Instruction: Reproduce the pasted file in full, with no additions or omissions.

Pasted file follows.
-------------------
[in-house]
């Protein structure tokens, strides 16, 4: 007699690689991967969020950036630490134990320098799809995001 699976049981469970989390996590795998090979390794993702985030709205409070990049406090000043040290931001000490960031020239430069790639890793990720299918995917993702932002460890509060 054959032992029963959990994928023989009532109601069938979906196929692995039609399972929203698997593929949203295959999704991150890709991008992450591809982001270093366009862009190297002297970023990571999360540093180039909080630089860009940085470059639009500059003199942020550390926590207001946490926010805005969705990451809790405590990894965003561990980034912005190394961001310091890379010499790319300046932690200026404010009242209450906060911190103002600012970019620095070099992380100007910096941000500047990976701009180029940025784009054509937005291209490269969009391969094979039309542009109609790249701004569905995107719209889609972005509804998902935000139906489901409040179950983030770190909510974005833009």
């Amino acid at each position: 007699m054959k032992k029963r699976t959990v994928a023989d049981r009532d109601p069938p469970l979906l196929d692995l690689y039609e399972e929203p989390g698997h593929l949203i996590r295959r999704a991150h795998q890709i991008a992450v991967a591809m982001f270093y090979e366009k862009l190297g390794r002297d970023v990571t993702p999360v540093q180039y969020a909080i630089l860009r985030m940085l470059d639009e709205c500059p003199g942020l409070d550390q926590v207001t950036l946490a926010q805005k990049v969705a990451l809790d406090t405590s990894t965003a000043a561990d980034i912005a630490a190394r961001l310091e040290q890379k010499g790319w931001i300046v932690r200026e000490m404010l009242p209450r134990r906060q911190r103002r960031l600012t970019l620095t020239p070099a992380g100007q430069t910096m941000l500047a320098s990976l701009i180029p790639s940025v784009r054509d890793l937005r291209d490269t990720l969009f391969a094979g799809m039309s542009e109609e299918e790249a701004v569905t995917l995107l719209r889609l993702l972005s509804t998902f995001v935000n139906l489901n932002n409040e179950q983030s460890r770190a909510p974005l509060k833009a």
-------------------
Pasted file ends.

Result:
[in-house]
């Protein structure tokens, strides 16, 4: 007699690689991967969020950036630490134990320098799809995001 699976049981469970989390996590795998090979390794993702985030709205409070990049406090000043040290931001000490960031020239430069790639890793990720299918995917993702932002460890509060 054959032992029963959990994928023989009532109601069938979906196929692995039609399972929203698997593929949203295959999704991150890709991008992450591809982001270093366009862009190297002297970023990571999360540093180039909080630089860009940085470059639009500059003199942020550390926590207001946490926010805005969705990451809790405590990894965003561990980034912005190394961001310091890379010499790319300046932690200026404010009242209450906060911190103002600012970019620095070099992380100007910096941000500047990976701009180029940025784009054509937005291209490269969009391969094979039309542009109609790249701004569905995107719209889609972005509804998902935000139906489901409040179950983030770190909510974005833009």
């Amino acid at each position: 007699m054959k032992k029963r699976t959990v994928a023989d049981r009532d109601p069938p469970l979906l196929d692995l690689y039609e399972e929203p989390g698997h593929l949203i996590r295959r999704a991150h795998q890709i991008a992450v991967a591809m982001f270093y090979e366009k862009l190297g390794r002297d970023v990571t993702p999360v540093q180039y969020a909080i630089l860009r985030m940085l470059d639009e709205c500059p003199g942020l409070d550390q926590v207001t950036l946490a926010q805005k990049v969705a990451l809790d406090t405590s990894t965003a000043a561990d980034i912005a630490a190394r961001l310091e040290q890379k010499g790319w931001i300046v932690r200026e000490m404010l009242p209450r134990r906060q911190r103002r960031l600012t970019l620095t020239p070099a992380g100007q430069t910096m941000l500047a320098s990976l701009i180029p790639s940025v784009r054509d890793l937005r291209d490269t990720l969009f391969a094979g799809m039309s542009e109609e299918e790249a701004v569905t995917l995107l719209r889609l993702l972005s509804t998902f995001v935000n139906l489901n932002n409040e179950q983030s460890r770190a909510p974005l509060k833009a």